By Francis Heng, Business VP, Home & Distribution for Schneider Electric Malaysia & Singapore
As businesses across Malaysia fight to maintain market growth in an economy stunted by the pandemic, we must ensure that our small and medium sized companies (SMEs) are not left behind. As we look ahead to an economic rebound, we must support small businesses in addressing business infrastructure issues that threaten their resilience and competitiveness in a reset economic landscape.
SMEs fuel Malaysia’s economy. With 98.5 percent of our country’s businesses made of SMEs, their contribution is key to our recovery as a nation. These numbers not only demonstrate the importance of SMEs to the economy, but they also provide a window into the fierce competition between SMEs for market share in increasingly crowded online and traditional marketplaces.
Energy management is one critical area where the stakes are high, and an area of business that SMEs must optimize in order to not just stay ahead of the game but survive. In an era of tighter margins and increased competitiveness, developing an energy management plan allows SMEs to cut operational costs, increase efficiency and ensure business continuity in a changing energy landscape. An energy management plan is necessary for SMEs to meet the evolving expectations, and sometimes standards, of governments and consumers around sustainability.
The relationship between a business and energy supply is changing. SMEs across Malaysia are inevitably focused on generating revenue growth and short-term profit, often with little time and resources devoted to creating efficiencies across their most basic functions. At Schneider Electric, our experience shows that reducing resource consumption by implementing some of the scalable technologies now available to SMEs – technologies that were once only available to large enterprises – can have a major impact on profitability and competitiveness. This and other efficiency gains will be important post pandemic.
A reset economy will encourage SMEs to interrogate their bottom lines more closely. An energy management plan can be the key differentiator for a business profitability, enabling SMEs to shave up to 50 percent off their energy costs. These savings can be channelled into increasing a SME’s competitive advantage, like improving R&D and marketing, or into business rebound strategies.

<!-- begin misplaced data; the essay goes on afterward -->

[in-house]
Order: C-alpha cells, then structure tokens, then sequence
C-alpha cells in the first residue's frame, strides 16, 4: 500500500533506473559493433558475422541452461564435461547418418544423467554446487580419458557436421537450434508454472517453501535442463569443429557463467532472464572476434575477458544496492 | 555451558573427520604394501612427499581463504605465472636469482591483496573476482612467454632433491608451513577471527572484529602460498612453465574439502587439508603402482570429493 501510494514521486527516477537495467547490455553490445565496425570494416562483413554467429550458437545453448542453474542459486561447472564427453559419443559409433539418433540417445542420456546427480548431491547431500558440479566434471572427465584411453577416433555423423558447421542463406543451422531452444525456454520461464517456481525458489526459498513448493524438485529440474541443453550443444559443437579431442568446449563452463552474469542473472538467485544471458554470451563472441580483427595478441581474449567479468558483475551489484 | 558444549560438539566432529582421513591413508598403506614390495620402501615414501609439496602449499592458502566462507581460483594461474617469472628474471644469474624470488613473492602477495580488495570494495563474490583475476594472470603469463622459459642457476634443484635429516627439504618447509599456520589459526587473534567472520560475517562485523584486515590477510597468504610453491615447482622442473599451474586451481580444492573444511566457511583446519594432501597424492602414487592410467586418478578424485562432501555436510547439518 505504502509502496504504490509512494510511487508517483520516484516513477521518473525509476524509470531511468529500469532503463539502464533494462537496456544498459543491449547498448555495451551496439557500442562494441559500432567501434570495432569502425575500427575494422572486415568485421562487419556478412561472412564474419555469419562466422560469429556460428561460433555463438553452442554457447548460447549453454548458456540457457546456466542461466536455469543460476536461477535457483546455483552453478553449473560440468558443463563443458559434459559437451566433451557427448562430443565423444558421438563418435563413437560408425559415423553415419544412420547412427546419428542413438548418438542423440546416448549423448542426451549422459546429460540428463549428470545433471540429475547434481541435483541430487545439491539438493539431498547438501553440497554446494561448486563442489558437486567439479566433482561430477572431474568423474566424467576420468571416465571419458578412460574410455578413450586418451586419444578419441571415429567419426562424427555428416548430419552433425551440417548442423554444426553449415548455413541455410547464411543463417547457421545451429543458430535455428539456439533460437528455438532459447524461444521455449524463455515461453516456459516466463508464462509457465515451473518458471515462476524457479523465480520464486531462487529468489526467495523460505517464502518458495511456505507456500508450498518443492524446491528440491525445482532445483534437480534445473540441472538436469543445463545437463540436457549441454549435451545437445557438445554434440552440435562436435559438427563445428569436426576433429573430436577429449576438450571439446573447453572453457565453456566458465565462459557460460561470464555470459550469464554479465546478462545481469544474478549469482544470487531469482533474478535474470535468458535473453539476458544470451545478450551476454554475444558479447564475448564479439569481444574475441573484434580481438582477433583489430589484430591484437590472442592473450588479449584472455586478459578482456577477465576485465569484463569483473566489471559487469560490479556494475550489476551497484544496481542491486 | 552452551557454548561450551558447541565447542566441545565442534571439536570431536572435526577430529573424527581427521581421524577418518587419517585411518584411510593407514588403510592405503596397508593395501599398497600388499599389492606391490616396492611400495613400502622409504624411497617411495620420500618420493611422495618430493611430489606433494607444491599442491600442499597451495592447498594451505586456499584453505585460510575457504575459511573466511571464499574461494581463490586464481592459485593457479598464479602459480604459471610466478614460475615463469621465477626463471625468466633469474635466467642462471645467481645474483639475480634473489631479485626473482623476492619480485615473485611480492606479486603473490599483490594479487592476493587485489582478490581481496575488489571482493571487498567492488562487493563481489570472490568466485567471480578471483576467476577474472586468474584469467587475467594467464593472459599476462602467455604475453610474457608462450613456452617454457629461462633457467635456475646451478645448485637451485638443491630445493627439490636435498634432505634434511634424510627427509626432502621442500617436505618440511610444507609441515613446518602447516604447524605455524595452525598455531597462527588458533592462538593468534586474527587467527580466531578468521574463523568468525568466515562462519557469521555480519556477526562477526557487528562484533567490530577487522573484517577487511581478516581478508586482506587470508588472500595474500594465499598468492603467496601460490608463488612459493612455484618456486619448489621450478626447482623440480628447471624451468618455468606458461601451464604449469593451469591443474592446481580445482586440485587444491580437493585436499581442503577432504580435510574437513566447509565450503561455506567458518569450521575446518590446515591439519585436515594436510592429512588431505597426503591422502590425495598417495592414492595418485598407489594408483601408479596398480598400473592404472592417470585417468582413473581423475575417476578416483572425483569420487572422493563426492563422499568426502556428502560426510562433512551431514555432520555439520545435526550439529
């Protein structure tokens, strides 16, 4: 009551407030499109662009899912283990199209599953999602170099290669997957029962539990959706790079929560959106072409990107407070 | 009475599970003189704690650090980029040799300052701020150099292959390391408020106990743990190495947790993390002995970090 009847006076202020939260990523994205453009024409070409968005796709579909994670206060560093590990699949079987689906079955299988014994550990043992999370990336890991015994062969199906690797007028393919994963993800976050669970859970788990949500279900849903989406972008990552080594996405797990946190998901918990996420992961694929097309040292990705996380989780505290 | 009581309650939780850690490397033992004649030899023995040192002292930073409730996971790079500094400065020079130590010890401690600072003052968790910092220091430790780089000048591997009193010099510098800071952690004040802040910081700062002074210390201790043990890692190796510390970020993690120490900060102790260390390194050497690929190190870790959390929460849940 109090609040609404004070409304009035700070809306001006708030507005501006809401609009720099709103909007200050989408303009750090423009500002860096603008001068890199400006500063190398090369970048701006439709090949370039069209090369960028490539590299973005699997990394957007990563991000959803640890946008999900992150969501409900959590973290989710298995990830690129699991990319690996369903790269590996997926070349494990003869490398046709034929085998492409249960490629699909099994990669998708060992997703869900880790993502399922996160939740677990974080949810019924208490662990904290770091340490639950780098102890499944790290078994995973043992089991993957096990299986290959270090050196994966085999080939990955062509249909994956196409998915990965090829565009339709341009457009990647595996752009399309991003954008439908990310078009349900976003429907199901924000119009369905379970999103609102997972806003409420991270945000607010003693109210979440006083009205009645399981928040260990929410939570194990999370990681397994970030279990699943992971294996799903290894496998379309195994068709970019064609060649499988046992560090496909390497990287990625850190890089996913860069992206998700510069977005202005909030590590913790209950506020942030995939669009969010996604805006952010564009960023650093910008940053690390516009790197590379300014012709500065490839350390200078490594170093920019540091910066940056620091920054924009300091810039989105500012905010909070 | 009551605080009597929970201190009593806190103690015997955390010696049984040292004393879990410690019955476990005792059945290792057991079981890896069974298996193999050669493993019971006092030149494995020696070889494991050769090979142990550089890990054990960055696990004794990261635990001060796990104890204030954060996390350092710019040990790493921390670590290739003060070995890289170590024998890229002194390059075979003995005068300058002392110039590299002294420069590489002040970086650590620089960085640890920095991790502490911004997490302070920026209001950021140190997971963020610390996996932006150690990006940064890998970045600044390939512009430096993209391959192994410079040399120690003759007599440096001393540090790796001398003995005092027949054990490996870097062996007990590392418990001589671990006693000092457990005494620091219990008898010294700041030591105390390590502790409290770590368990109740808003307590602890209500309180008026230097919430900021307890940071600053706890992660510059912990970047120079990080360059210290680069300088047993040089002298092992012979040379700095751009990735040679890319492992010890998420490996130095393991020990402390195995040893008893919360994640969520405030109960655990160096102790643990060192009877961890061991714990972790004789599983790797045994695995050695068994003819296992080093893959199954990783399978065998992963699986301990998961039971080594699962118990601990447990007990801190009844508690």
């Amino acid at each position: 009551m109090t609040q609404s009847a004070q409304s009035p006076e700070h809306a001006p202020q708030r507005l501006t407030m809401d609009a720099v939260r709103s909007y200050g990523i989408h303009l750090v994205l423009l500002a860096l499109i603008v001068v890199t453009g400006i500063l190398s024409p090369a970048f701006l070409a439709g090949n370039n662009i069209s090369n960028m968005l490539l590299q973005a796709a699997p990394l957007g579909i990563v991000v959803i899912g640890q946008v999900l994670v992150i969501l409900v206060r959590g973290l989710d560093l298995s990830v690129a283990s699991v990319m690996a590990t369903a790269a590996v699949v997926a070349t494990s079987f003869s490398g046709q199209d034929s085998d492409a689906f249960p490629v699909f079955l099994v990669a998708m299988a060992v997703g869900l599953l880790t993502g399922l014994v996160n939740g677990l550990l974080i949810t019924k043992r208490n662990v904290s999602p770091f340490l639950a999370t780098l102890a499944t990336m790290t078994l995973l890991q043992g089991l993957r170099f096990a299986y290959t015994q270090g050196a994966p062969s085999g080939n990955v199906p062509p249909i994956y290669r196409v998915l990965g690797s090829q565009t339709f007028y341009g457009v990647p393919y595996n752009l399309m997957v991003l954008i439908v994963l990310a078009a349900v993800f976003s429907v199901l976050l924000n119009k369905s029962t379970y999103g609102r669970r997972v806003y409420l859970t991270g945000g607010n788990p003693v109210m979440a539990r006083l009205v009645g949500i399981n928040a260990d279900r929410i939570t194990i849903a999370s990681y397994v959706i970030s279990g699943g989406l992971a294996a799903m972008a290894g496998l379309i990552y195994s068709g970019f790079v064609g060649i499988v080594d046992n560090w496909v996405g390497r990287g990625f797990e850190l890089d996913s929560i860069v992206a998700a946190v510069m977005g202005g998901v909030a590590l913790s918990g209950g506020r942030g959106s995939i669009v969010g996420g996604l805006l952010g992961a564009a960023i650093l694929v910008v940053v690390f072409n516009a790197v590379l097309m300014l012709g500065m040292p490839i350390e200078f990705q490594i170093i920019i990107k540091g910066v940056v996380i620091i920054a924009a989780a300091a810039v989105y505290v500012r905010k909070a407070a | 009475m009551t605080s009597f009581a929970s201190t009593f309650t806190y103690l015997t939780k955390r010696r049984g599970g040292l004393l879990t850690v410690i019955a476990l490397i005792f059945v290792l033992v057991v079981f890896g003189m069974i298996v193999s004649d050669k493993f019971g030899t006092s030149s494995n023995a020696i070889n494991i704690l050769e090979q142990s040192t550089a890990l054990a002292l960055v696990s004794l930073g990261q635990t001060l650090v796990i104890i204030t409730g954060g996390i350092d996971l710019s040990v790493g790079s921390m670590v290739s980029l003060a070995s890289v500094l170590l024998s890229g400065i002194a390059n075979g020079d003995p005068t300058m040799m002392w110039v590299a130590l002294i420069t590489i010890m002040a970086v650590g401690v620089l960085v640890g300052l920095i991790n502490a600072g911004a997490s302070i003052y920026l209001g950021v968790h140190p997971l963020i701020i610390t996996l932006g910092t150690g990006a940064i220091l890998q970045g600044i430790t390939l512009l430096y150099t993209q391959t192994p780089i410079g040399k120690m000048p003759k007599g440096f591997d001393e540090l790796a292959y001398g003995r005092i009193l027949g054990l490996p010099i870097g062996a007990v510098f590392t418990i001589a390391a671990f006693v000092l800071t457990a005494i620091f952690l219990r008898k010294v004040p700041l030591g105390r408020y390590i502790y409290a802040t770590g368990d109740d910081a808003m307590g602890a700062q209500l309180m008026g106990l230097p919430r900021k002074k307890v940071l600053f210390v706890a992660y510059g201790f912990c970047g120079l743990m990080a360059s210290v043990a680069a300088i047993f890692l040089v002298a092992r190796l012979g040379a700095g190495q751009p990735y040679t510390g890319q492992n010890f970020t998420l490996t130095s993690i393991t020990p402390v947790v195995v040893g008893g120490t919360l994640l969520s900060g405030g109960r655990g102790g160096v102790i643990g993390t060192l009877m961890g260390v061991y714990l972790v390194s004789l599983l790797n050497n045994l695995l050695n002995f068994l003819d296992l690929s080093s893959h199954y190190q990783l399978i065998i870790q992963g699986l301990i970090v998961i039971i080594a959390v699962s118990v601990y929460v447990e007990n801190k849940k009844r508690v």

At the same time, shareholders, customers, and employees are asking companies to operate with a lighter environmental touch. This pressure will encourage SMEs to act quickly or risk becoming uncompetitive and unattractive to customers who increasingly value environmental credentials. SMEs in Malaysia looking to grow faster than their competitors can not only decrease their overhead costs but can also proactively look to meet the ever more stringent energy and evolving expectations and standards.
As the urgency to meet climate targets increases, governments across the region are implementing policies and plans to ensure that companies take the steps necessary to decrease their energy usage and emissions. Malaysia has taken a steadfast approach in launching the Malaysia’s National Energy Policy that serves as the planning and development agenda for the country’s energy sector as it transitions towards a low-carbon future.
Smart SMEs can stay in front of changing policies by meeting these standards before they are enforced. Those that do will be in a prime position to meet global export standard demands, reduce energy consumption and emissions, and remain attractive to global and knowledgeable customer-bases with increasing environmental responsibility demands. The alternative is being left behind.
Digitization technologies can deliver low-cost, data-driven energy management plans for SMEs. Platforms such as Schneider Electric’s EcoStruxure allow companies to combine energy usage data onto a single platform, where it can be analyzed for key action areas. Data-driven decisions will allow SMEs to become less reactive and more proactive about their energy choices. By being able to predict and prevent problems, improve forecasting and purchasing decisions and reduce downtime, SMEs will be able to meet their profitability and environmental targets.
We know that 48 percent of companies globally have no strategic energy plan, and this number increases as the size of the company drops. This is a concern for an economy that will need to be optimized for economic recovery in a post-pandemic reality. The time is right – and critical – for those SMEs looking to cement their competitive advantage, increase their profitability, meet the changing expectations of governments and customers, and ensure their business continuity, to establish a digitally-driven energy management plan that helps Malaysia reignite growth.